What a difference a chain makes
By Michael Olinger
It should come as no surprise to anyone reading this that I see a lot of movies.
A lot of them.
At least two a week, every week, to be precise.
You get to develop strong opinions about everything when you see that many movies. How much butter is just right on your popcorn? How much ice is too much? Where is the best place to sit in a theater? Why do they still keep letting Adam Sandler make movies?
Perhaps most important though is everything taken together. Me and my partner in blogging, the incomparable Christine Barnhouse, will be making comparisons between several theaters and Cinemark. Eventually we will compare Cinemark theaters to each other, but for now, we will compare between chains.
I have a particular favorite Cinemark theater, and I will be comparing it in this first outing to the Galaxy IMAX theater at Legends.
My theater of choice is the Park Lane theater on Plumb. It is older, lacking many of the amenities of the Galaxy. I also happen to like it more, for reasons that are almost impossible to quantify.
The service at the Park Lane is amazing. The people there treat me like family. I am always greeted with a smile that feels deeper than the corporate mandated one that finds itself plastered on to every employee everywhere.
The Park Lane has been where it is for two decades now. It has at least some weight of history behind it. I saw my first movie in Reno there. It is where I have seen some of my favorite movies. American Beauty, Fight Club, Moulin Rouge, and countless other perennial favorites. It feels comfortable, like home.
It is also a big winner on a more tangible, objective, and less emotional metric. Concessions.
At the Galaxy, patrons cue up in a huge line to walk up to individual people at the counter who put together each individual order in its entirety. Do you want popcorn? A hot dog? A soda? Nachos? Any combination thereof? Be prepared to wait, and make everyone behind you wait too, as a single person puts your order together and rings you up.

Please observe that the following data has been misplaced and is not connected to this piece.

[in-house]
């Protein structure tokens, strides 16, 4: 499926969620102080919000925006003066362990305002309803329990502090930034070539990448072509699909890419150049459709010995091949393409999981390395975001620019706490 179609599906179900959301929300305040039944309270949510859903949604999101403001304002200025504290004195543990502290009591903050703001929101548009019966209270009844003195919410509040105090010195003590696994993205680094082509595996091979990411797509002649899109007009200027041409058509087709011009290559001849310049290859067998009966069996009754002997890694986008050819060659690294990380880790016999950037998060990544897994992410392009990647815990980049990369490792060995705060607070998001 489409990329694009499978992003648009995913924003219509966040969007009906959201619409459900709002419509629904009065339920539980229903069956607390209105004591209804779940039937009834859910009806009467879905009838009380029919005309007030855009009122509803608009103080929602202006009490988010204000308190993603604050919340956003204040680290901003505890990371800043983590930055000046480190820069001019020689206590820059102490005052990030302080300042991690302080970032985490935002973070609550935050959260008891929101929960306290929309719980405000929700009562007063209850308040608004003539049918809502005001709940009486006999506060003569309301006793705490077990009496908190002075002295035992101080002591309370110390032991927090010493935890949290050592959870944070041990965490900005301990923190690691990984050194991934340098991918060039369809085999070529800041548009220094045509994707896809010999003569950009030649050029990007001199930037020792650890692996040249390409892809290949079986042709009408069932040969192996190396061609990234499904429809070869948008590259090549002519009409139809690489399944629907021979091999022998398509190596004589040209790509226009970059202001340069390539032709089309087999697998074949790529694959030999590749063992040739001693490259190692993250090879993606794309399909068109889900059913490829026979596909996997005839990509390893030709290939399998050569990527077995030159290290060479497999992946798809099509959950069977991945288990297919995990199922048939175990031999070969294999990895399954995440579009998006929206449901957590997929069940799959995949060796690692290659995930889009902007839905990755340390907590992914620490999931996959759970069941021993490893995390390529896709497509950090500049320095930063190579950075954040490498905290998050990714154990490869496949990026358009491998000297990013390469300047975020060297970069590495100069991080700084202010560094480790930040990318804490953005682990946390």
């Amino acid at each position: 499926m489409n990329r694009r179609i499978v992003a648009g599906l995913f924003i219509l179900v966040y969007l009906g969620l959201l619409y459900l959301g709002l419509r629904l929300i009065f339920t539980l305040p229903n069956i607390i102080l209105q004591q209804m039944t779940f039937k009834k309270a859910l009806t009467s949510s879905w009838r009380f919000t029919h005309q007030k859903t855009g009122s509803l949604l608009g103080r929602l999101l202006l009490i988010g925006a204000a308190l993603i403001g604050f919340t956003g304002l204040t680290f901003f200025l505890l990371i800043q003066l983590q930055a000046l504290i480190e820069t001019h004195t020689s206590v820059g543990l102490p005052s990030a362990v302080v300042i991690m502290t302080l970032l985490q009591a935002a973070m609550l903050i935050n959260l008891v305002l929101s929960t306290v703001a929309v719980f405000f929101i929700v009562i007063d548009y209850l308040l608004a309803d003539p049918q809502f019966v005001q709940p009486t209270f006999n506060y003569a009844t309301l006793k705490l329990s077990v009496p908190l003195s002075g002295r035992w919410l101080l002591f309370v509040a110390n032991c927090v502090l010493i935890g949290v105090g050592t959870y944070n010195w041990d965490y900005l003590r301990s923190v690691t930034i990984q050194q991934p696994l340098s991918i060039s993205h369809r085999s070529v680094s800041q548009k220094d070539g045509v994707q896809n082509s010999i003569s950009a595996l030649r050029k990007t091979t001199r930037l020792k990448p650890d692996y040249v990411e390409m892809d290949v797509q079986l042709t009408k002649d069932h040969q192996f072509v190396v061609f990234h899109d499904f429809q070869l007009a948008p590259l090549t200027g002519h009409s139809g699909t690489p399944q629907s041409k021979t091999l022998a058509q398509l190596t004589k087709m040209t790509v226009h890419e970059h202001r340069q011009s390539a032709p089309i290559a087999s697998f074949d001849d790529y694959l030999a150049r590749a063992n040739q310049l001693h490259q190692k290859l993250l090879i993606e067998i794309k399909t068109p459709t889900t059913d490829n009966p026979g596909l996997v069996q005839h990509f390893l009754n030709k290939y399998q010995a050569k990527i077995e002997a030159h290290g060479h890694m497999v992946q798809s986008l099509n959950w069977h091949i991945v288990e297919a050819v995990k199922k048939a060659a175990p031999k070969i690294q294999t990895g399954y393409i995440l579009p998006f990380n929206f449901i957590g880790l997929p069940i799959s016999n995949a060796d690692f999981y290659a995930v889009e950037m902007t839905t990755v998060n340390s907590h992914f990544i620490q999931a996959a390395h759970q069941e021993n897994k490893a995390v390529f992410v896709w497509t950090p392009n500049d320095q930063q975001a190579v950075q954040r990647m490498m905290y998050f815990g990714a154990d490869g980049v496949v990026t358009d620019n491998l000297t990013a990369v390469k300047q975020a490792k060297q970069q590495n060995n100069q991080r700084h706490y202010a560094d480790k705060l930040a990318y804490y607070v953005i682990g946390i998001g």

By comparison, the Park Lane is a model of efficiency. Do you want all of the above items? You can grab most of them yourself, or get your popcorn very efficiently served to you assembly line fashion before going to a seperate incredibly efficient line to pay. I rarely go to the Galaxy, but most of the times I have I have waited a long time for concessions. I have never had it take longer than a few minutes to get everything I need at the Park Lane, and almost all Cinemark theaters use this exact same model.
As for areas where the Galaxy can claim victory, for each one there is a drawback.
While the Galaxy is equipped for IMAX, the screen is formatted for 16:9 aspect ratio. True IMAX is 4:3. So, when Jurassic World 2 comes out next year (YAY!), with scenes filmed specifically in IMAX, at the Galaxy the top and bottom of the image will be cut off.
The Galaxy has reserved seating, which is nice, except for the fact that reservations can make it impossible to add people to your plans. Did you buy tickets for you and five friends to The Fate of the Furious in advance? Well, you’d better hope there are still open seats around you if a sixth friend throws his hat into the ring, or he will be exiled to another part of the theater, doomed to watch Vin Diesel in solitude.
The Galaxy has very comfortable leather seats in their non IMAX theaters. Very comfortable and space consuming leather seats. This means screenings can sell out really fast. Hope you didn’t have your heart set on that 4:15 screening of Beauty and the Beast. Hey, maybe there are a few open seats in the 4:30 Power Rangers. That’ll be just as good, right?
None of this is to say that the above things aren’t neat, or in many ways convenient, but they each have drawbacks and add a labor intensity to going to the movies that almost rules out going to the theater as a last second decision.
Then again, maybe I’m just set in my ways. Maybe I’m loyal to the Park Lane because it has given me years of steady service. For all its bells and whistles, the Galaxy doesn’t feel like home. The Park Lane does. Part of that comes from my history there, but another part comes from the culture engendered by Cinemark.